WASHINGTON — Consumers paid more to fill up their gas tanks, buy groceries and go to the hospital in January as prices on a range of items climbed.

Inflation was increasing even as the economy was slowing dramatically. The Labor Department reported its closely watched Consumer Price Index posted a gain of 0.4 percent last month. That matched the December increase and was higher than the 0.3 percent rise analysts had expected. Food costs jumped by the largest amount in 11 months.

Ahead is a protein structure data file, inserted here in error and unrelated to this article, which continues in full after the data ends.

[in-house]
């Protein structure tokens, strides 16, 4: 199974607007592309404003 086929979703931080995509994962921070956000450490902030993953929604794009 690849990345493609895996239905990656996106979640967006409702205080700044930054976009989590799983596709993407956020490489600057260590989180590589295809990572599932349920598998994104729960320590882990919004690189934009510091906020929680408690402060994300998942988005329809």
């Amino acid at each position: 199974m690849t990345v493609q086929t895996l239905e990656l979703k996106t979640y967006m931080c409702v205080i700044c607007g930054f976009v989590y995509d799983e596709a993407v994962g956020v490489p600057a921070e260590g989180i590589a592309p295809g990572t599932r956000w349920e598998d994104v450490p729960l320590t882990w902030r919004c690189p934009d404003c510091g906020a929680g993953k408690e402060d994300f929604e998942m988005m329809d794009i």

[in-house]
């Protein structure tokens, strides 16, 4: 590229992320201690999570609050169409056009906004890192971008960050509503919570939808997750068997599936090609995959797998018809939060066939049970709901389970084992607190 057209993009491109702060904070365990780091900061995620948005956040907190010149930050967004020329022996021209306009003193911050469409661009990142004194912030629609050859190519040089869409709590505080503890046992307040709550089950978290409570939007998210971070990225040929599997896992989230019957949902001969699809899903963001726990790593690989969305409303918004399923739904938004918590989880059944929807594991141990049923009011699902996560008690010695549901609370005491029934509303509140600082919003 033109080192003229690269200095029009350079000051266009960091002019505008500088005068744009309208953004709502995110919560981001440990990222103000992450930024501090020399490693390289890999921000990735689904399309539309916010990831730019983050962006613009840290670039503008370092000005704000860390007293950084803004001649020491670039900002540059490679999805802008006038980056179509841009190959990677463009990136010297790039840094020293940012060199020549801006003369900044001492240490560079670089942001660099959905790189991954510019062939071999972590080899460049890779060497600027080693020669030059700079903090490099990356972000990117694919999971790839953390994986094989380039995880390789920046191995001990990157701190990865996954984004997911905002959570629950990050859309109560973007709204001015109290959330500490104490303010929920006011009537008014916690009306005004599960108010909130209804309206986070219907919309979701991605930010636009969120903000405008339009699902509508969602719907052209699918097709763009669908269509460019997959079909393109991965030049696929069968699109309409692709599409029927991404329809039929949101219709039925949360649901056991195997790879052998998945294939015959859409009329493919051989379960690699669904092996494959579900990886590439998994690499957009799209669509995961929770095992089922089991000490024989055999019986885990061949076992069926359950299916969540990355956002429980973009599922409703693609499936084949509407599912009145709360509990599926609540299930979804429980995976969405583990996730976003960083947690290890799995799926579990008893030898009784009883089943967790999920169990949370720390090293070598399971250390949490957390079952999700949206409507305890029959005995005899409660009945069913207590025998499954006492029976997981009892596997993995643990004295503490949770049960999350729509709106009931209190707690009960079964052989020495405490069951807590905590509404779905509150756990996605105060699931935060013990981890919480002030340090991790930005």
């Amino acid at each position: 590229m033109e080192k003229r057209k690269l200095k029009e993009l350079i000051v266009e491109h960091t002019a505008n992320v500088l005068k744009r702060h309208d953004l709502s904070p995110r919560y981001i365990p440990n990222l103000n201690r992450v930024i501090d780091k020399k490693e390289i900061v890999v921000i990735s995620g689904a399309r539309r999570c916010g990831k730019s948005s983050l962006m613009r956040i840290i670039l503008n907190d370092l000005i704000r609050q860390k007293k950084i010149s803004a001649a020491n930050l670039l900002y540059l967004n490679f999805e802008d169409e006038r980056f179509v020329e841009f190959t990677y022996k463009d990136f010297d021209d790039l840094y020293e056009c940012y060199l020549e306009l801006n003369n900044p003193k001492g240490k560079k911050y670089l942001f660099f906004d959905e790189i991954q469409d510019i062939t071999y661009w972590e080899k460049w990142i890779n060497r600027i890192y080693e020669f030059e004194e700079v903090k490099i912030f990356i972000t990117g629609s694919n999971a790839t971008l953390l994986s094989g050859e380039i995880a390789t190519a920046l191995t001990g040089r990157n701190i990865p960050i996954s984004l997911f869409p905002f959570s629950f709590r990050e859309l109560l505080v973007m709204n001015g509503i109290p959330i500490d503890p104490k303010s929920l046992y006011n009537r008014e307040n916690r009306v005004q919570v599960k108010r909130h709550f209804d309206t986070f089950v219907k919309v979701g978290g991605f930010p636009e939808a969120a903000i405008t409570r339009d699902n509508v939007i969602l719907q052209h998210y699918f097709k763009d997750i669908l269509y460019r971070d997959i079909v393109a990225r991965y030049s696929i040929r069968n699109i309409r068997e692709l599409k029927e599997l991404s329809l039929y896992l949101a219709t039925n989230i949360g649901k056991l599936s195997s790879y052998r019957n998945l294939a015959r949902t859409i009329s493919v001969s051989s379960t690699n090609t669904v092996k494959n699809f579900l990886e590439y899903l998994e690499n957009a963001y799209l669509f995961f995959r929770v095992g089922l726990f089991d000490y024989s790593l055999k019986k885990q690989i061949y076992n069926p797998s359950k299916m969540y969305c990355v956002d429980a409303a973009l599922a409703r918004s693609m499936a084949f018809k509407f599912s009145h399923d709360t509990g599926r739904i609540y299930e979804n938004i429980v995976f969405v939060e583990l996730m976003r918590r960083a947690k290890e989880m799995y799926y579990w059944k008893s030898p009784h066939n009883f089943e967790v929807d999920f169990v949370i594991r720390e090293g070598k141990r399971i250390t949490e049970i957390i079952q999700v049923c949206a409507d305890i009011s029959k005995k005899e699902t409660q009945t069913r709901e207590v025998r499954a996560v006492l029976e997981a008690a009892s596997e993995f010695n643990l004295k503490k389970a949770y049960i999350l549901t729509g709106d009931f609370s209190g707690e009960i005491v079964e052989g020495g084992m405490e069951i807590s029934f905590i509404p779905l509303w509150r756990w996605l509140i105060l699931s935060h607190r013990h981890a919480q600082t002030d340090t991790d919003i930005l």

Core inflation, which excludes food and energy, rose by 0.3 percent, the biggest jump in seven months. That increase reflected higher prices for medical care, education, clothing, tobacco and airline fares.

With the latest increase, core prices have risen over the past 12 months by 2.5 percent, far above the Federal Reserve's comfort zone of 1 percent to 2 percent gains in the underlying inflation rate. The increase in inflationary pressures comes as economic growth has slowed sharply, raising concerns the nation might be in danger of falling into a recession.